Not so much a live-action remake, but more of a photorealistic, CGI makeover of the animated feature about a lion cub born into royalty. Simba, the only son of King Mufasa and Queen Sarabi, lives peacefully in the Pride Lands but is a bit too eager to prove his courage and ability to rule. Unfortunately for Simba, his embittered Uncle Scar has his own plans and will stop at nothing to take the throne. If you're capable of viewing this as a standalone feature (which isn't easy) then you can probably find some things to like about it...but-and it's simply unavoidable no matter how hard you try-when comparing it to the 1994 original it lacks the thrill, humor, and sheer emotional punch, despite some impressive visuals and a colorful assortment of vocal talents, including Jones whose reprise provides some much needed authority, along with Rogen and Eichner who seem perfectly cast. Unfortunately the spoken lines don't mesh well with the use of "live" animals, and the music doesn't resonate as well as it should. Despite any homages, in-jokes, or straight up replicas from the original film, the magic just isn't there; too much of the time it feels like watching a monotonous Animal Planet documentary. **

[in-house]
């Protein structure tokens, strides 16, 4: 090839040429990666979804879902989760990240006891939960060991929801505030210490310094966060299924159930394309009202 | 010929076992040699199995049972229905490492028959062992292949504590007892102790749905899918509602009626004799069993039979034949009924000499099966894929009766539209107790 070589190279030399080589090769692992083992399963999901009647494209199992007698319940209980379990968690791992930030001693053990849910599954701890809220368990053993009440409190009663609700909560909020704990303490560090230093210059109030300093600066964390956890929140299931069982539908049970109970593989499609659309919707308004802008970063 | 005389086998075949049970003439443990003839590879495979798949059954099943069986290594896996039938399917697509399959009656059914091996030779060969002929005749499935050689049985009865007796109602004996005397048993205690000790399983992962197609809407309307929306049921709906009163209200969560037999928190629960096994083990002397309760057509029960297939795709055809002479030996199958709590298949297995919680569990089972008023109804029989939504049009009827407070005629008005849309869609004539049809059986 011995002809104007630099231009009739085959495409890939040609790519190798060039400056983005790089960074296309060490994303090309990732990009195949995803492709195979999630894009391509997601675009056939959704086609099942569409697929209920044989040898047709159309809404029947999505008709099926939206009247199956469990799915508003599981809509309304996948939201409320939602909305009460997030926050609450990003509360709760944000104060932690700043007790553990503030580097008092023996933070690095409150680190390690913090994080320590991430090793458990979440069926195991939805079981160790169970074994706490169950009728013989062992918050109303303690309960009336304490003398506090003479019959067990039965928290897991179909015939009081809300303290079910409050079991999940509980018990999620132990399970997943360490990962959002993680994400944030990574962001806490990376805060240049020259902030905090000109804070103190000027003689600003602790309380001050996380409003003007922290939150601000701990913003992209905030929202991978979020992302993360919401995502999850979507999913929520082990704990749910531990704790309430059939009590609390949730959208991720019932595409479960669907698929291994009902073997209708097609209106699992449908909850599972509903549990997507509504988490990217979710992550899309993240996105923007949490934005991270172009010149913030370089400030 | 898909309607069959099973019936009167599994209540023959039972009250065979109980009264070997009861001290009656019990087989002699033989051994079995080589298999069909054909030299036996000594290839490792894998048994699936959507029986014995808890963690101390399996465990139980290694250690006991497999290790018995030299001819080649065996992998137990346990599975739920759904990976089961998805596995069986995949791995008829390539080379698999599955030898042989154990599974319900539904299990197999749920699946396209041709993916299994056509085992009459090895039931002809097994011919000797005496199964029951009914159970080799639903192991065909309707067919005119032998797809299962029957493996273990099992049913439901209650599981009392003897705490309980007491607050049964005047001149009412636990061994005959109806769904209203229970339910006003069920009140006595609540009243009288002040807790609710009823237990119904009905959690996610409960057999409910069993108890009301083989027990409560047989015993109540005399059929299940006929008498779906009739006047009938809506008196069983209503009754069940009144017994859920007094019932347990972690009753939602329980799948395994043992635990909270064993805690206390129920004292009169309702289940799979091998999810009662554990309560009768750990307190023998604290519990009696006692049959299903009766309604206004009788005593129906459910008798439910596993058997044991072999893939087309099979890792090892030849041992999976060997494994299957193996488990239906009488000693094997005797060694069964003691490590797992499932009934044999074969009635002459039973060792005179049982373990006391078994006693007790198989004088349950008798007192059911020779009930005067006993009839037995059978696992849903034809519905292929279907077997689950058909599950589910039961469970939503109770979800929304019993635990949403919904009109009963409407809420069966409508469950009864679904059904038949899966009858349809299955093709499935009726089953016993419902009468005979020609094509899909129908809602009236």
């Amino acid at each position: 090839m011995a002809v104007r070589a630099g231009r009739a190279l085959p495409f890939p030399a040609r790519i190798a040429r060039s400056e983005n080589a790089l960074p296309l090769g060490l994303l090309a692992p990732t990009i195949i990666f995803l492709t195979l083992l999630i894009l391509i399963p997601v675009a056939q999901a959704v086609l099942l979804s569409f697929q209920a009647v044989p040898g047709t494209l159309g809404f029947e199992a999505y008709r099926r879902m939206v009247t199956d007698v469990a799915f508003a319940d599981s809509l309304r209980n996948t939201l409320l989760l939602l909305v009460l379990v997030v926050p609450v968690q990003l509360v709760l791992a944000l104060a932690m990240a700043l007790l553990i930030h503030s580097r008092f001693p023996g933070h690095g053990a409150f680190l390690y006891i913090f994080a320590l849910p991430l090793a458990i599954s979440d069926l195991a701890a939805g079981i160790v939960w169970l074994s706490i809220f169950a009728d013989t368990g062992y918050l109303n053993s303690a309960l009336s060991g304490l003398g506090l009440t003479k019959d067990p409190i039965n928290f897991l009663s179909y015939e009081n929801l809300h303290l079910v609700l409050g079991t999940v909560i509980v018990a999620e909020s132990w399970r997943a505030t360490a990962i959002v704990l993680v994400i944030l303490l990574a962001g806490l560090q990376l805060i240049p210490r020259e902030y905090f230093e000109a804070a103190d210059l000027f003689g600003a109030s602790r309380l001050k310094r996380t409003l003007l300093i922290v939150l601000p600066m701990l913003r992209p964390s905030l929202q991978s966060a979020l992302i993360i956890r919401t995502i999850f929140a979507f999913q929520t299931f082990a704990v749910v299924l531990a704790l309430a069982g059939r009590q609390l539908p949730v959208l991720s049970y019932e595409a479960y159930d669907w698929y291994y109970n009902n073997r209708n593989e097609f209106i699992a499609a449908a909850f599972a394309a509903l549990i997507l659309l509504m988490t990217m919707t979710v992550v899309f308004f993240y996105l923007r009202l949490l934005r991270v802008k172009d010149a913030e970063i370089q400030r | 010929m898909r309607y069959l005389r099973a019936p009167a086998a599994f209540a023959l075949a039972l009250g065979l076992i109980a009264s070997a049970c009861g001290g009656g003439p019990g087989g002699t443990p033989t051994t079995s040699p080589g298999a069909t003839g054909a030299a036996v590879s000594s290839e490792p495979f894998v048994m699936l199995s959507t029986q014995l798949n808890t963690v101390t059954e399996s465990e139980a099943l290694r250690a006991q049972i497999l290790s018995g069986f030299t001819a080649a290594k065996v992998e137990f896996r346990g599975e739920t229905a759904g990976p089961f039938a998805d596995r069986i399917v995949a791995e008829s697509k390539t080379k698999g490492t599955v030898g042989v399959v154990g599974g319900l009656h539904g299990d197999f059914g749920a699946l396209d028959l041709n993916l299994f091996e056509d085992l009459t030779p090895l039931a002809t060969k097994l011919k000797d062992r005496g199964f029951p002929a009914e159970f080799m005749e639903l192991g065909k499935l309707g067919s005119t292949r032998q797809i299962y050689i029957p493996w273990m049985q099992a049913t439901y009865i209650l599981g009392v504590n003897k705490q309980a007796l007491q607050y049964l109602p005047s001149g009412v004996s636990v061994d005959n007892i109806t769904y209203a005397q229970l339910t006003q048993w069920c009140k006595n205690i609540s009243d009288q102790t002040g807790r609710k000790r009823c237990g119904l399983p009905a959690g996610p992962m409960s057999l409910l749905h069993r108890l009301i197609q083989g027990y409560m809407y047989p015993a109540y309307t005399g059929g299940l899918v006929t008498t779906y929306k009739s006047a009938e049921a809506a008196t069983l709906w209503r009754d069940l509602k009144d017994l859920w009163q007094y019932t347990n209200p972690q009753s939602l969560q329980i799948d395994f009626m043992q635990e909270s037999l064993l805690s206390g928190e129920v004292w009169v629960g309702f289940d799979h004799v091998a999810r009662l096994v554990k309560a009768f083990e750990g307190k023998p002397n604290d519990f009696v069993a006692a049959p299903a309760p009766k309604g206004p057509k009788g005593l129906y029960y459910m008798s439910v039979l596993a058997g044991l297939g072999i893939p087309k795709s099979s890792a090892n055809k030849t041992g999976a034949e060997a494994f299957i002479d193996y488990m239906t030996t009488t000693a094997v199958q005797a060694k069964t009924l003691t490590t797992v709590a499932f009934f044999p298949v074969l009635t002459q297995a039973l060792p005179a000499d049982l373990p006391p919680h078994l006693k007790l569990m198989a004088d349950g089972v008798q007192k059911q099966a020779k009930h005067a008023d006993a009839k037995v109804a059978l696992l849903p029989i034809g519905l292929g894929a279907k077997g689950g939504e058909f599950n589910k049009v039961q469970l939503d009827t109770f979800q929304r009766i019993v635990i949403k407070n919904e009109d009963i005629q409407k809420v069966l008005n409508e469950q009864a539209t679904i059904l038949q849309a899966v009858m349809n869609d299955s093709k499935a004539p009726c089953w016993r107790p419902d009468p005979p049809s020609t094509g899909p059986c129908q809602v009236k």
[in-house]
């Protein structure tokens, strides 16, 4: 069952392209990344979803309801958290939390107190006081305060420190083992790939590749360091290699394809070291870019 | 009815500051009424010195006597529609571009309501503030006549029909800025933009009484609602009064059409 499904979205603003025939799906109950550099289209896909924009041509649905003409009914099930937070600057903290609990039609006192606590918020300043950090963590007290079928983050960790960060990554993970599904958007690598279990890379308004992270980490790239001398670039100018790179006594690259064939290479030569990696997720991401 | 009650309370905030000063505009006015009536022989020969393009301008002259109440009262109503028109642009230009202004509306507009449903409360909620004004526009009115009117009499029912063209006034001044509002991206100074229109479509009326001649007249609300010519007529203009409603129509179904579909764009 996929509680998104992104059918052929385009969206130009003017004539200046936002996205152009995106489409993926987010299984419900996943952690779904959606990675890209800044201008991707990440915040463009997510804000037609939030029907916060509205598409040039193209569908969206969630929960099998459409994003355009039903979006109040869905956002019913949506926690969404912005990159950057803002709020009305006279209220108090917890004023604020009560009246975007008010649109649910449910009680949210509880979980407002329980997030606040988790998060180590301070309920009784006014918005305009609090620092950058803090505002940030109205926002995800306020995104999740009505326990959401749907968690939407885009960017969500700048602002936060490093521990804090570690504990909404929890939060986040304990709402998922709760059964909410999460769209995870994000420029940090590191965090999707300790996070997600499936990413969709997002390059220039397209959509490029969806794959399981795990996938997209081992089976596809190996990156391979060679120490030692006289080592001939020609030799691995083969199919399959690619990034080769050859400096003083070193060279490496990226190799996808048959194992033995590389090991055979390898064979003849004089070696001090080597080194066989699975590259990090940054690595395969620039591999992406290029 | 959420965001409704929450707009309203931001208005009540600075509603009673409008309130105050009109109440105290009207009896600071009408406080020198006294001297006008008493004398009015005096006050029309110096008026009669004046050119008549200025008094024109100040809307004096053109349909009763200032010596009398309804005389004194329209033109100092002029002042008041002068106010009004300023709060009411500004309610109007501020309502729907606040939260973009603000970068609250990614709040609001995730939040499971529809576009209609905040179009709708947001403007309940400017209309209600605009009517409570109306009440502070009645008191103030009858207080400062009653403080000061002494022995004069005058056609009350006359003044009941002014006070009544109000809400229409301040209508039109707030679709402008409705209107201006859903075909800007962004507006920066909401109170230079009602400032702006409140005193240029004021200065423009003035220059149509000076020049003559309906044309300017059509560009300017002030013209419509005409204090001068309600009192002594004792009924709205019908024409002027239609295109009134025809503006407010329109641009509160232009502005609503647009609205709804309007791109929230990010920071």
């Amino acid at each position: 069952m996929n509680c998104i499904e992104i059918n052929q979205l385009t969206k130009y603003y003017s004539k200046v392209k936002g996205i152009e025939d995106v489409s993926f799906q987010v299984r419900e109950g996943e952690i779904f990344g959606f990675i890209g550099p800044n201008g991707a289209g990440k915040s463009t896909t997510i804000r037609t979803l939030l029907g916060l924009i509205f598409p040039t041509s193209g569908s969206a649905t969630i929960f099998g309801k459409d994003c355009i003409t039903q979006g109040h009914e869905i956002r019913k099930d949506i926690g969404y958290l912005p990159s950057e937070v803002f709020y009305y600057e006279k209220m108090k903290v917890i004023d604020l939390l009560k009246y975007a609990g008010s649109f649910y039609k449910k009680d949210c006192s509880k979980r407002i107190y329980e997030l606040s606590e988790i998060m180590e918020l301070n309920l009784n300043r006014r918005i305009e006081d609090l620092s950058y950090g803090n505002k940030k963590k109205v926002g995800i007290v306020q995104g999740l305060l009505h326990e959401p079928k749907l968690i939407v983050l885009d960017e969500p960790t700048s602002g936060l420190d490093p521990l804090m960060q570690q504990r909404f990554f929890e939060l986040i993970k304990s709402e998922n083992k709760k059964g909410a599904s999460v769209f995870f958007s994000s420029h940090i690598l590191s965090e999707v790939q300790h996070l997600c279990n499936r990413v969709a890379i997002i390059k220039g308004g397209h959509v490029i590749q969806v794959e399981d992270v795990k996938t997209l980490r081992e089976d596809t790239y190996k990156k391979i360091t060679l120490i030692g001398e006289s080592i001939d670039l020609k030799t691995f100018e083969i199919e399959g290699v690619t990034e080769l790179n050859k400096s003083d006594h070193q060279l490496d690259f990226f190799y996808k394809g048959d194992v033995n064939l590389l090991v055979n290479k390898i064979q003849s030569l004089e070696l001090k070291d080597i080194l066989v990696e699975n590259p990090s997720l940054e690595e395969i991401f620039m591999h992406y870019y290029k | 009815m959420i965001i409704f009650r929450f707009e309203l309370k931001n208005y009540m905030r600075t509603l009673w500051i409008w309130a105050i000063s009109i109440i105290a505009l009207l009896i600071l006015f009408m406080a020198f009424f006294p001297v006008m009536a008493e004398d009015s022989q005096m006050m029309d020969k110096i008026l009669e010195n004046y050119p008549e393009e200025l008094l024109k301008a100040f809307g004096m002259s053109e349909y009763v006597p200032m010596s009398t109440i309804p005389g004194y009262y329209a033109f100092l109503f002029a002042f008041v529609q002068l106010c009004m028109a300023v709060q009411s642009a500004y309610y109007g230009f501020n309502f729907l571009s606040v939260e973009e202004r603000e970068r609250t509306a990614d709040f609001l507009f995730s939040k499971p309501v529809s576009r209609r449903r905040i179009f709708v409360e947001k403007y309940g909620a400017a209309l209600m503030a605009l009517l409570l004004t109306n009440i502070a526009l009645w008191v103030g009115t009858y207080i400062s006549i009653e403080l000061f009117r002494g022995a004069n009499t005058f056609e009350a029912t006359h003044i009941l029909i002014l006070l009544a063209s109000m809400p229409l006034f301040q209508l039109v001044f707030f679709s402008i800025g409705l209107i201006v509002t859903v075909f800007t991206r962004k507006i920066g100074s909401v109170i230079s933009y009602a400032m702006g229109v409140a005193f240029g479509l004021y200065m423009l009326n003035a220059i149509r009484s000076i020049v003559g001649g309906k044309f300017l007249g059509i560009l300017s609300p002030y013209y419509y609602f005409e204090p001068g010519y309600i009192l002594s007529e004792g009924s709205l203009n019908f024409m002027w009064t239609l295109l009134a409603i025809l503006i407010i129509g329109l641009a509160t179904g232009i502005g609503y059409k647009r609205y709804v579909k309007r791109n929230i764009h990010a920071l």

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very little that can be taken from this
28 July 2019